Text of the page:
Prescription for Pot - A Debate on the Merits of Medical Marijuana
The use of marijuana for medicinal purpose has been a hotly debated topic in the United States. While cannabis is still listed as an illegal narcotic under Federal Law, 16 states and the District of Columbia have statutes decriminalizing medicinal marijuana as a therapy for specific ailments. Recently, the American Medical Association released a report urging review of marijuana as a Schedule 1 controlled substance, noting that physicians should be protected from prosecution for recommending marijuana and that further studies should be conducted into marijuana’s use as medicine.To provide further insight on this controversy, MD Magazine Peers & Perspectives convened two leading experts in the field to debate the merits or lack thereof of medical marijuana: Joel W. Hay, PhD, professor of clinical pharmacology and pharmaceutical economics and policy at the Shafer Center for Health Policy and Economics in the School of Pharmacy at the University of Southern California, and Joseph I. Sirven, MD, professor and chairman of the department of neurology at the Mayo Clinic in Arizona. The panel was moderated by Peter Salgo, MD. This transcript has been condensed and edited for clarity and length...Continue Reading
Podcast: Dollars for Docs Update
by Minhee ChoProPublica, Sep. 19, 2:44 p.m.
ProPublica’s Charles Ornstein, Tracy Weber and Dan Nguyen join the podcast this week to talk about their recently updated Dollars for Docs database – a project tracking big pharma’s payments to physicians.
ProPublica recently published a major update to our Dollars for Docs news application  – a database tracking money physicians have received from some of the pharmaceutical industry’s largest companies to promote their products.
Currently, the database lists $761.3 million in payments from 12 companies, which account for about 40 percent of U.S. sales. But in 2013, all drug and medical device companies will have to disclose what they are paying doctors for promotional talks, consulting, research, meals and more. Until then, ProPublica’s Dollars for Docs team – Charles Ornstein, Tracy Weber and Dan Nguyen – hope their project will shed some light on the industry’s ties to physicians. They join the podcast this week to explain the technical complexity of this project, why pharmaceutical companies enlist physicians to promote their products to begin with, and why patients have a right to know this information.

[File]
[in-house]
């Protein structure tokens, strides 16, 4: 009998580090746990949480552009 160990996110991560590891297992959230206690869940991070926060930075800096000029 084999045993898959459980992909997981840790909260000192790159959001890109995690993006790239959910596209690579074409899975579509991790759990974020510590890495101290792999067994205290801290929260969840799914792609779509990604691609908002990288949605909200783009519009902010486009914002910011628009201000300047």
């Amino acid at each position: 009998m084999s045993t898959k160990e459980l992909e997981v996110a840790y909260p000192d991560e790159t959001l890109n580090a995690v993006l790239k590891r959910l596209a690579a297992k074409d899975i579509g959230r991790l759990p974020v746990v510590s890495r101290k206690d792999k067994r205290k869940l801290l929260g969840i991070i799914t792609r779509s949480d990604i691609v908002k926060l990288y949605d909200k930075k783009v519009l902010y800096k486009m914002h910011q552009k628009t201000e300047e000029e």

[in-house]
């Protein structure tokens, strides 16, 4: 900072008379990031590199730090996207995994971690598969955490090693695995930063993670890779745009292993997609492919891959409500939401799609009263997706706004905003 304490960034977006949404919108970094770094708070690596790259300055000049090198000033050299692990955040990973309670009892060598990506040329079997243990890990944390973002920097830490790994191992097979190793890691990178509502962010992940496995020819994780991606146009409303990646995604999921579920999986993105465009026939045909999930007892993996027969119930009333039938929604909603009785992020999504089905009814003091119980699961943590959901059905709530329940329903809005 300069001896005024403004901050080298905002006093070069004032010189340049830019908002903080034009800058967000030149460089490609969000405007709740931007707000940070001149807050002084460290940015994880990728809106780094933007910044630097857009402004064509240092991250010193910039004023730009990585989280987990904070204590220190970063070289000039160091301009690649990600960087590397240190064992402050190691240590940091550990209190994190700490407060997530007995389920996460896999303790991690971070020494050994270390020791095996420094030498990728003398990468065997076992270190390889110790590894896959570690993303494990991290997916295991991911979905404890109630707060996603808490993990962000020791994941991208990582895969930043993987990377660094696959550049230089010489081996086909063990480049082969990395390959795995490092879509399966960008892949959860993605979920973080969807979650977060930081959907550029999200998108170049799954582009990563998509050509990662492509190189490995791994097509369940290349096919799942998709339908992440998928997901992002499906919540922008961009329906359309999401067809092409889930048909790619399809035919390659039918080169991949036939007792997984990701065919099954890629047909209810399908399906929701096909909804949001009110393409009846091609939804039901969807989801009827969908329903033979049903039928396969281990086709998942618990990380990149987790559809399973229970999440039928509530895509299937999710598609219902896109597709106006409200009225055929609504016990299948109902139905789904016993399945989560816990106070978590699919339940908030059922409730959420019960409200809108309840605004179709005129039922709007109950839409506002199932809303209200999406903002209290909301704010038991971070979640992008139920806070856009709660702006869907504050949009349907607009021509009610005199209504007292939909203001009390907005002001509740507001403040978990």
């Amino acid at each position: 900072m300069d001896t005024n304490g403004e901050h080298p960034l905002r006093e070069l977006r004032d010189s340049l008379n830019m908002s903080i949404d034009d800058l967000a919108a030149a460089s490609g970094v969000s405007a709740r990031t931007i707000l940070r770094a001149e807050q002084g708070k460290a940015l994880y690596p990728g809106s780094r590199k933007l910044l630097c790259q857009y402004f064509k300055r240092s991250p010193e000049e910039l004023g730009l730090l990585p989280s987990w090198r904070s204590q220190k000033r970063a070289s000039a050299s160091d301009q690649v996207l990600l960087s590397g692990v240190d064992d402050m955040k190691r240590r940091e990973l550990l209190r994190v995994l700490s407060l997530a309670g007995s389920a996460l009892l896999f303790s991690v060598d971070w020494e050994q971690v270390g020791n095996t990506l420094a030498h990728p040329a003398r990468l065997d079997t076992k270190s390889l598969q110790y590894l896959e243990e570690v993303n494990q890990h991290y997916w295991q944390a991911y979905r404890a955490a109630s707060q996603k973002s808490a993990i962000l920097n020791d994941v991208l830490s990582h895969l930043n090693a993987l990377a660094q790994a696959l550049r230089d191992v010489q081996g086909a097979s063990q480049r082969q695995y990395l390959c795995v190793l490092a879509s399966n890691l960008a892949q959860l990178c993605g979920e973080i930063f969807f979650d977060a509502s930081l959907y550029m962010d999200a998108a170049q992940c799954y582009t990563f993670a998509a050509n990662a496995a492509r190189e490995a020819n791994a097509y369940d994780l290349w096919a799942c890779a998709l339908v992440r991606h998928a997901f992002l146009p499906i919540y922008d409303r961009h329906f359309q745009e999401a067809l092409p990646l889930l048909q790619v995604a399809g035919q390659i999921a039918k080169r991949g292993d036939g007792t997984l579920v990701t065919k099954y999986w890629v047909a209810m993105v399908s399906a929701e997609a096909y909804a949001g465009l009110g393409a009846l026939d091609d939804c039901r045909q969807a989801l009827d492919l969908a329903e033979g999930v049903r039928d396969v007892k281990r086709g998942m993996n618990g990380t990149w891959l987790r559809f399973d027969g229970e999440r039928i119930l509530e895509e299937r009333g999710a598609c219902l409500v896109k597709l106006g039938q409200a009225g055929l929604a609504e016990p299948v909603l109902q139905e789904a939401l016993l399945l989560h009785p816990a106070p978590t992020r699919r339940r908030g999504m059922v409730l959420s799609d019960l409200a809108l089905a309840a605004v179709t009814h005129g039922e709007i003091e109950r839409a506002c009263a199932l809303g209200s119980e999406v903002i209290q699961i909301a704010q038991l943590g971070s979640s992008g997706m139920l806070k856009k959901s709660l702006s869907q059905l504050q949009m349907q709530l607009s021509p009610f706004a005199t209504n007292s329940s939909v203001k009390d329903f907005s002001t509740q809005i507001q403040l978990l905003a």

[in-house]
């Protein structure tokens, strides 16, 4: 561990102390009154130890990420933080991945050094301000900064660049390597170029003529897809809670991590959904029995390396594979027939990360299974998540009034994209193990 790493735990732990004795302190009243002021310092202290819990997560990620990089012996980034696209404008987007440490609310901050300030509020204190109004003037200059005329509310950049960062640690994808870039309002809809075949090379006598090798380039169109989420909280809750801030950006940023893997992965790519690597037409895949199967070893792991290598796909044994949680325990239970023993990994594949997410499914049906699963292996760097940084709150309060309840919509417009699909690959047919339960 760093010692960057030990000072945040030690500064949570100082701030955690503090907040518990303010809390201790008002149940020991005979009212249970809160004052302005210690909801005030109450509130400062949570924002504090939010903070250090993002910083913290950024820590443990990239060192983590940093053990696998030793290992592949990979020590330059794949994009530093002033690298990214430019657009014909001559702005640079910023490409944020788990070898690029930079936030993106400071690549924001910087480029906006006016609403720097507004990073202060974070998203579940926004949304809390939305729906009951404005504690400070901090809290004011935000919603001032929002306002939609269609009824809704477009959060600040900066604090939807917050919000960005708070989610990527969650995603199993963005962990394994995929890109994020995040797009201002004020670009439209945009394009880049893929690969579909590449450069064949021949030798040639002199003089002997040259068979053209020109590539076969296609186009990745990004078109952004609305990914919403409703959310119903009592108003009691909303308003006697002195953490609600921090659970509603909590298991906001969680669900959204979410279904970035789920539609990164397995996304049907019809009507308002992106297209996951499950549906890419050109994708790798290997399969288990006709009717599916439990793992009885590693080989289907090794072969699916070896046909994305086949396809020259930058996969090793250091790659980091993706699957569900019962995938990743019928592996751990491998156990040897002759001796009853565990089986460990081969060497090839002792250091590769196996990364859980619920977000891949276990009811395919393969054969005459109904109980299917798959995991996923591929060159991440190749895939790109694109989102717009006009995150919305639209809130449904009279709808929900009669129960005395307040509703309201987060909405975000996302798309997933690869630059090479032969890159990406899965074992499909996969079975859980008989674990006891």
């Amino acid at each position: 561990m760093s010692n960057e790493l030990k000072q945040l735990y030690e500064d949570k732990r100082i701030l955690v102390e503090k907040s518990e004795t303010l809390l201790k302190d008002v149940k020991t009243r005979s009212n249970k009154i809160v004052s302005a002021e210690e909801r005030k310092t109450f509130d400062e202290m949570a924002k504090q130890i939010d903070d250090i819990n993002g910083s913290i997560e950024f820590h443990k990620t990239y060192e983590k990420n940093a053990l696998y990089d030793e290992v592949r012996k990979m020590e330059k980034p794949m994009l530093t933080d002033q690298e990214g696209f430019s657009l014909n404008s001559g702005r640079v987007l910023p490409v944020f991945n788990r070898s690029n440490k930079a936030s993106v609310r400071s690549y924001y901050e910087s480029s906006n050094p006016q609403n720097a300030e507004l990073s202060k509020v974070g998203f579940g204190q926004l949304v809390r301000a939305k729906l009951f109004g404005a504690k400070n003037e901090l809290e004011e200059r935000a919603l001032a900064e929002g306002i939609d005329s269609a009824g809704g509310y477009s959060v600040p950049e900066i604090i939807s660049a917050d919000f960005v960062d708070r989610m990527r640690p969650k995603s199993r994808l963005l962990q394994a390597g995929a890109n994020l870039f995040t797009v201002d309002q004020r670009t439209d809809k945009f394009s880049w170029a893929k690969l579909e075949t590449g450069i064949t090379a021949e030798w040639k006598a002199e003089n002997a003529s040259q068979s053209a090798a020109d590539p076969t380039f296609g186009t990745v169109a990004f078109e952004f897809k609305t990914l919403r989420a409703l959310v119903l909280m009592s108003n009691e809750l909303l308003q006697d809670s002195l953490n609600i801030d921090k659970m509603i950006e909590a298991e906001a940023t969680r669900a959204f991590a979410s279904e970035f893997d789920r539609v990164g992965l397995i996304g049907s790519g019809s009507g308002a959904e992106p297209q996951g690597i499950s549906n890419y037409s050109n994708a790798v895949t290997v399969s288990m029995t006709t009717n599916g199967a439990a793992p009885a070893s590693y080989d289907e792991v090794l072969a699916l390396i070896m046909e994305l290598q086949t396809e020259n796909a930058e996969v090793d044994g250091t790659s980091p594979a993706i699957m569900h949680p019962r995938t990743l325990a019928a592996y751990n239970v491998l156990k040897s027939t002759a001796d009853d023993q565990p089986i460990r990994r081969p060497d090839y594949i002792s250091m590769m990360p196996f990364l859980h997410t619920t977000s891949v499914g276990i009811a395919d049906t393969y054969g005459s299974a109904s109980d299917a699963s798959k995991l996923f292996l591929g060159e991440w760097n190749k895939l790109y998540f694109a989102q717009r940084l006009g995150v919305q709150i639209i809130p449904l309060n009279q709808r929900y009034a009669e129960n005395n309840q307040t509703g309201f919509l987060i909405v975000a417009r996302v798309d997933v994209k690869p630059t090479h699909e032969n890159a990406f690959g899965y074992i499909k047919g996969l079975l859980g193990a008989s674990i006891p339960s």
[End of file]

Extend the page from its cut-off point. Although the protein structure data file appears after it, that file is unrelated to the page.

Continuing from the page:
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UK-Man arrested over Nurofen contamination
Detectives investigating how packs of Nurofen Plus were found to contain antipsychotic and anti-epileptic drugs are questioning a man in custody.
Scotland Yard said the suspect, 30, from Bromley in south London, was arrested on Friday on suspicion of contamination of goods. He is being held in a south London police station.
Reckitt Benckiser, the drug's manufacturer, recalled the product on August 26 and halted distribution after discovering five boxes contained other companies' medicines.
It estimated some 250,000 packets were still in customers' hands.
Four of the affected boxes were found to contain the antipsychotic drug Seroquel XL 50mg and one packet contained Pfizer's anti-epileptic medication, Neurontin, in 100mg capsules.
The Met's Specialist Crime Directorate (SCD), which tackles serious and organised crime, is leading the probe and has been examining the entire production line of the drug as part of the inquiry.
AP IMPACT: Hospital drug shortages deadly, costly
By LINDA A. JOHNSONAP Business Writer
TRENTON, N.J. (AP) - A drug for dangerously high blood pressure, normally priced at $25.90 per dose, offered to hospitals for $1,200. Fifteen deaths in 15 months blamed on shortages of life-saving medications.
A growing crisis in the availability of drugs for chemotherapy, infections and other serious ailments is endangering patients and forcing hospitals to buy from secondary suppliers at huge markups because they can't get the medications any other way.
An Associated Press review of industry reports and interviews with nearly two dozen experts found the shortages - mainly of injected generic drugs that ordinarily are cheap - have delayed surgeries and cancer treatments, left patients in unnecessary pain and caused hospitals to give less effective treatments. That's resulted in complications and longer hospital stays.....
Nutrition experts out of the Harvard School of Public Health and Harvard Health Publications in Boston developed a blueprint for healthy eating that they call The Harvard Healthy Eating Plate